Stephen had picked up an interesting brochure at the hotel the other day, all about the "Sentier des Toblerones", or the "Toblerones Trail".
This looked both interesting and easy.
Interesting because of the following explanation from the brochure:
The "Toblerone" footpath was so named because of the Toblerone-shaped fortifications build during World War II. The concrete "toblerones" form a 10-kilometer line from the foot of the Jura mountains down to Lake Geneva. This path winds its way through a succession of natural beauty spots, following a stream lined by trees, thereby ensuring the preservation of an area of natural interest.
Here are the toblerones that we saw today:
We had seen similar ones on a trip to Germany several years ago, and knew of them as "Dragon's Teeth". They are supposed to be able to prevent tanks from entering.
Back to the brochure, which includes this map. The red lines are the Toblerones Trail. The bottom part is about 10 kms from our hotel.
It's a long trail, so we decided to walk a small section of it, one near the bottom (south) of the map. We parked at the P near the left, and walked to the right. Driving through the town to get to the parking lot was just a bit hairy! Those streets are NARROW!
Our plan was to walk the trail for about 4 kms and then turn around. I figured that I was capable of doing an 8 km walk.
Close to where we parked, we saw this trail sign, so we knew that we were in the right place.
The trail was of varying quality, from sharing a paved road with cars, to walking on a dirt path in a forest.
A deep dark forest!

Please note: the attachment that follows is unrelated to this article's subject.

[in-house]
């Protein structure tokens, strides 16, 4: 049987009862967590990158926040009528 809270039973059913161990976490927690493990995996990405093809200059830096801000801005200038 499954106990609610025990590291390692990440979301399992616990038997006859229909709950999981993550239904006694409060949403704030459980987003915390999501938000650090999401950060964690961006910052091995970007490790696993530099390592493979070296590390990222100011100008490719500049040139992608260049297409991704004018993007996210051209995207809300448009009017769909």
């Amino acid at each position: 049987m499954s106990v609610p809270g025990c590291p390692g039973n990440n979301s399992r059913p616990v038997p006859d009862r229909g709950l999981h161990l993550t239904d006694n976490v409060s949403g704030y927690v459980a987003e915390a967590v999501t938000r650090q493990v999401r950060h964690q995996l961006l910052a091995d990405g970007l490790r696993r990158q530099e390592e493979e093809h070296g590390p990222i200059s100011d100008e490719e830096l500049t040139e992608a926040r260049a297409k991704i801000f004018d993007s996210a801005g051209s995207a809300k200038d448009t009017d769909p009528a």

For much of it, the path was right adjacent to a golf course!
In fact, while we were walking in the deep dark forest, we were probably less than 10 meters from the golf course!
And in case we didn't quite get it, here is a sign warning us that we might be bonked!
We walked and walked along and through the golf course, with nary a Toblerone in sight. We were approaching the magic 4 km turnaround point, but an examination of the map told us that we could continue and then return to the car by another trail, and it probably would be shorter than going back through the golf course - there were a lot of twists and turns as we walked along the edges of the fairways.
Anyway, around the 5 km mark, we finally found the Toblerones!
If you have ever had a Toblerone chocolate bar, you understand why these dragon's teeth are given this nickname.
And, of course, a we-were-here shot.
Also in this area was an old bunker.
Which Stephen was able to climb to the top of.
This sign was on one of the Toblerones.
And this sign was on the bunker. There's an app for that!
Our mission was accomplished. We had seen the Toblerones. So we turned around and went back to the car.
This Google Earth shot shows our 10 km (total) trek. The red arrow points to the line of Toblerones. (When I zoomed in, in hopes of seeing them better, they were all fuzzy. Shucks!)
Flora and Fauna
It's always fascinating to see farm animals in what appears to be an urban setting.
Trees changing colour.
Red berries and red leaves.
Flowers in someone's yard.
We saw what used to be a cornfield that had been completely harvested, all except for a couple of stalks still left standing. One wonders why. And how.
Someone stuck a feather into a tree branch. One wonders why.
We passed by a public beach. Nothing too unusual about it, until we saw this marvel of Swiss engineering - even the handicapped can get into the water with a bit of assistance from this funky elevator.
This stele is interesting - and old.
Après trois ans de séjour sur cette terre hospitalière les Vaudois du Piemont partaient de ce lieu pour rentrer dans leur patrie le 16 août 1689. Les enfants de ces héros ont érigé ce monument le 16 août 1889.
There's more to the story than what is given on this monument - some significant religious persecution and exile. Check out Waldensians on Wikipedia if you're interested.
|No idea what we will do tomorrow. Maybe more of this trail.|